Transcription can be a real struggle sometimes. Some days it feels like you can spend an hour trying to learn a few measures, and after a dozen frustrating attempts, you end up in exactly the same place you started. If this feeling rings a bell with you, you are definitely not alone. Many of the questions that we get every week have to do with this exact problem. How exactly do you make the transcription process easier?
In a perfect world transcription would be a breeze. You would hear a solo that grabs your attention, bring it into the practice room, and figure it out in a matter of minutes. The entire process would be seamless and easy: hear it, sing it, and play it; translating those harmonies and melodies right to your instrument and on to your solos.
Sounds too good to be true, right? Well, this is actually closer to reality than you might be willing to believe. You can get to this point in your playing, however, the path there is not what you may be expecting.
Getting simple with it
With any complex technique, advanced skill, or in-depth harmonic knowledge that you wish to acquire as a musician, the process has to begin with a very simple concept. A small exercise or idea that you expand, explore, and expound upon. You take this simple idea and master it; building it up step by step, until you are playing at an entirely new level and using skills you never thought possible.
“If only simplicity were not the most difficult of all things. It consists of watching objectively the development of any fragment of fantasy.”~Carl Jung
This sequence is true for any musical skill, and it’s especially relevant when it comes to ear training and transcribing. But for some reason, we tend to think about these aspects of our practice in terms of black and white – either you have them or you don’t. Either you have great ears and you can instantly pick up any line or melody or you don’t, and the simple act of learning a tune or transcribing a solo becomes this insurmountable struggle.
But does it really have to be this way? No, of course not! From simple beginnings and limited skills you can produce fantastic results. It just takes some focused practice and a willingness to work on the right areas. Simplicity before complexity.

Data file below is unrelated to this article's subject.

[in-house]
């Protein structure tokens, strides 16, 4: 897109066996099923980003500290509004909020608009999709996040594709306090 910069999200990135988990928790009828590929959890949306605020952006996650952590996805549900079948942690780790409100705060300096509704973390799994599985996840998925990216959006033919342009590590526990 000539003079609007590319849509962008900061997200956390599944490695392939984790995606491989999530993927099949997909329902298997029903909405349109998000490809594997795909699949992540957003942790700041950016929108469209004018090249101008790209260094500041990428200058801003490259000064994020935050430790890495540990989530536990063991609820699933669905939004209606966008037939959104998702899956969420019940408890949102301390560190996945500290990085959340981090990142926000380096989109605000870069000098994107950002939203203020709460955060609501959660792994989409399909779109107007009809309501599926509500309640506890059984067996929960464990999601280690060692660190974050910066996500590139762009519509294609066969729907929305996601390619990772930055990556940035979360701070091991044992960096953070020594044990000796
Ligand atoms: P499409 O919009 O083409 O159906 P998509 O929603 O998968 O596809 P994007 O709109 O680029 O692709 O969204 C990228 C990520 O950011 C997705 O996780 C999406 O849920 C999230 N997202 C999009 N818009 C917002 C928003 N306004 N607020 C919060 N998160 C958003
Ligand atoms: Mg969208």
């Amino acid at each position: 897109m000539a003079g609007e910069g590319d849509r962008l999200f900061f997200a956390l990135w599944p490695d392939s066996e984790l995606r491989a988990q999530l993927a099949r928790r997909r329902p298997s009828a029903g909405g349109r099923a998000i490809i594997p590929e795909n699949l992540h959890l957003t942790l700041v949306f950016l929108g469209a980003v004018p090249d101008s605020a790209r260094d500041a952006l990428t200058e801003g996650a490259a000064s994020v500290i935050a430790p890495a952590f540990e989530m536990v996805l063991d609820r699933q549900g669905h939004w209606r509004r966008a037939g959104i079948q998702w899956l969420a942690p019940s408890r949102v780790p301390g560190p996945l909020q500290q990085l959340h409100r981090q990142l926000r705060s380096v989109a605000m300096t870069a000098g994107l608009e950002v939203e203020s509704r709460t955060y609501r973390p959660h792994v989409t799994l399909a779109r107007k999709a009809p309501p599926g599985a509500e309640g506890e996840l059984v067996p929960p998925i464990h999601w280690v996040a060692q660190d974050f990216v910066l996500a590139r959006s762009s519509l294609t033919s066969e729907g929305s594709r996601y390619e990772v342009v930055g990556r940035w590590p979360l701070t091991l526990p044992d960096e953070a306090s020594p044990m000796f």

Therefore, if you can sing Happy Birthday and you can play it by ear on your instrument, you have all the basic skills you need to transcribe any solo. And yes, you heard me right…Happy Birthday.
Start at the origin of the problem
If the process of transcribing feels like the description above, a constant struggle and a daily source of frustration, the obvious culprit is your ear. You aren’t hearing the intervals, you are missing those lines and melodies, and there is a troubling disconnect between your ear and your instrument.
Coming to this conclusion isn’t the hard part, you’ve probably realized this already. The hard part comes in trying to fix the problem.
When we hit that skill barrier, the first thing we try to do is more of the same – repeating the same broken process that isn’t working over and over again. If we’re not getting the notes of a solo, we continue to hammer away at it hoping for any sign of progress. If we still can’t seem to figure this solo we jump to another one and start all over again.
In these situations, it make seem like you are focusing on your problem areas by starting the transcription or learning process over and over again, but in reality you’re running away from your musical weaknesses. As soon as something gets hard you jump ship and start a new project. That weakness is always going to be there unless you focus on it and get to the root of the problem.
When things get tough and you’re feeling frustrated, take a step back from yourself and look objectively at what is going on. Instead of trying to force that solo by any means possible, look for a better solution.
“All things are ready, if our minds be so.”~William Shakespeare